Tom Long. Latin America Confronts the United States. Asymmetry and Influence.

Long, Tom. Latin America Confronts the United States. Asymmetry and Influence. Cambridge: Cambridge University Press, 2015.

Latin America Confronts the United States. Asymmetry and Influence.
Tom Long, University of Reading


Book description

Latin America Confronts the United States offers a new perspective on US-Latin America relations. Drawing on research in six countries, the book examines how Latin American leaders are able to overcome power asymmetries to influence US foreign policy. The book provides in-depth explorations of key moments in post-World War II inter-American relations – foreign economic policy before the Alliance for Progress, the negotiation of the Panama Canal Treaties, the expansion of trade through the North American Free Trade Agreement, and the growth of counternarcotics in Plan Colombia. The new evidence challenges earlier, US-centric explanations of these momentous events. Though differences in power were fundamental to each of these cases, relative weakness did not prevent Latin American leaders from aggressively pursuing their interests vis-à-vis the United States. Drawing on studies of foreign policy and international relations, the book examines how Latin American leaders achieved this influence – and why they sometimes failed.


‘With compelling evidence and theoretical clarity, Long offers a much needed reinterpretation of inter-American relations, suggesting that Latin American countries, whether large or small, have agency – when armed with ideas, leadership, and clever strategies – and that they can effectively penetrate the decentralized, fragmented US foreign policy process to influence outcomes and advance their national interests.’

Richard Feinberg – University of California, San Diego

‘Tom Long’s Latin America Confronts the United States: Asymmetry and Influence is a fresh and significant contribution. Drawing on careful research about four major cases of US policy toward Latin America over the past five decades, Long shows that much of the impetus for these policies came from Latin America, not from Washington. Previous accounts exaggerate the degree of autonomous policy determination by the United States and underestimate the influence of Latin American drivers, strategies, and pressures. Long’s emphasis on the interaction between multiple Latin American actors and the fragmented processes of US policy making should become a paradigm for future analysis.’

Abraham Lowenthal – University of Southern California

‘… a landmark study that both helps us understand the dynamics of contemporary US-Latin American relations and contributes significantly to the fields of comparative politics and international relations … Dr Long’s detailed, meticulously researched study demonstrates that the conventional wisdom about compliant Latin American states mischaracterized the nature of the asymmetrical relationships since at least the 1950s. [This book] provides a complex, nuanced, and compelling analysis that demonstrates Latin Americans have long been agents of their own history, not mere puppets of the United States … Dr Long’s clear articulation of the way this study departs from prior analyses of US-Latin American relations and from prevailing conceptions about power and asymmetry in the international system enables Latin America Confronts the United States to serve as an instructive model of how an internationalist approach can deepen and change our understanding of global relations in a world characterized by asymmetry … offers important policy implications as well as theoretical insights.’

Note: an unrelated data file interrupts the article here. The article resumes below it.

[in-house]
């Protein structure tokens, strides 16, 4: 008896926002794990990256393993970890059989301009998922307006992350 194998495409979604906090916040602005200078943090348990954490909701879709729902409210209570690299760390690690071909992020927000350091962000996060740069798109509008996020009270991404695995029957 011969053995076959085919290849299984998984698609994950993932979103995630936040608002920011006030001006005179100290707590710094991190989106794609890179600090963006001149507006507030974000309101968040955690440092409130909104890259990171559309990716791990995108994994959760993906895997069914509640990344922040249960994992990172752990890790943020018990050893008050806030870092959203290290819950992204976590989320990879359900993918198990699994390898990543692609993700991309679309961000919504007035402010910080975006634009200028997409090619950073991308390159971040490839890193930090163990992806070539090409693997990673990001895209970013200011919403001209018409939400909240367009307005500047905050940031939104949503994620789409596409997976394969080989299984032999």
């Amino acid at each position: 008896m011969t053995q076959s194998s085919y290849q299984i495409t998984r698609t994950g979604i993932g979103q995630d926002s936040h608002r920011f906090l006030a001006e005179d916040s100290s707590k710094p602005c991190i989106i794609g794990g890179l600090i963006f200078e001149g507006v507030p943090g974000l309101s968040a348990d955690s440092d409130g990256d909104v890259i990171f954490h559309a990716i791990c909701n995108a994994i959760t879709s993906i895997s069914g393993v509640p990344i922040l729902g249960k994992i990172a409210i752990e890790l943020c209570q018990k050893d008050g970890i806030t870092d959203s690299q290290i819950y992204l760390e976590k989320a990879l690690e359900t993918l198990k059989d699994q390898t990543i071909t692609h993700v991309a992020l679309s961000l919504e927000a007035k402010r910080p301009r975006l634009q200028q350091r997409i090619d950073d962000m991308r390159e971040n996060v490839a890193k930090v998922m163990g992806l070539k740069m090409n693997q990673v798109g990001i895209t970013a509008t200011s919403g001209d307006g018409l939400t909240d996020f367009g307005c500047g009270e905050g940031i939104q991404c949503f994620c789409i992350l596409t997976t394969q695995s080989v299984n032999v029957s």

Philip Brenner – American University, Washington DC

‘Aside from providing detailed and engaging historical accounts of the cases above, Long makes some interesting points vis-à-vis the dynamics shaping asymmetrical relations between great powers and weaker ones, arguing that Latin America has exercised more influence in US-Latin America relations that is normally understood. … The second case, perhaps the book’s most remarkable, explains how Omar Torrijos, dictator of one of the hemisphere’s smallest countries, shrewdly used postcolonial rhetoric and international institutions to convince the United States to hand over control of the Panama Canal, something US foreign policy makers were strongly opposed to at first. … The case sheds particular light on the ways in which weaker-state leaders can use international institutions in pursuit of their objectives, as well as the role weaker states can play in affecting the political agendas of larger ones.’

Oliver Stuenkel – Fundação Getúlio Vargas, Brazil

‘[Long’s] argument is that Latin American foreign policy initiatives have received too little attention, and that they’ve been strikingly successful in setting the political agenda and achieving policy goals. He uses detailed case studies Operation Pan American, the Panama Canal treaties, the North American Free Trade Agreement, and Plan Colombia. … [The book] is based on some excellent fieldwork, with extensive archival research and interviews with key participants. So beyond the analysis itself, it’s an interesting read.’

Greg Weeks – University of North Carolina, Charlotte

‘Long joins a growing list of scholars who have challenged the deeply held assumption that hegemonic U.S. power has left little space for Latin American countries to take the initiative in their relationships with Washington. He demonstrates that in fact, when dealing with the United States, capable Latin American leaders have not only successfully defended their interests but also astutely intervened in U.S. domestic politics to alter the way that Washington defines and pursues its interests in the region.’

Richard Feinberg Source: ‘The Best of Books 2016’, Foreign Affairs

‘Making extensive use of archival sources in and outside the US, as well as in-depth elite interviews with key protagonists across the hemisphere, Long convincingly argues not only that the US did not always get its own way, but also that it is possible for presumably powerless countries in the region to move US policy. … This book is an excellent contribution to our understanding of US–Latin American relations and an important read for anyone interested in this area.’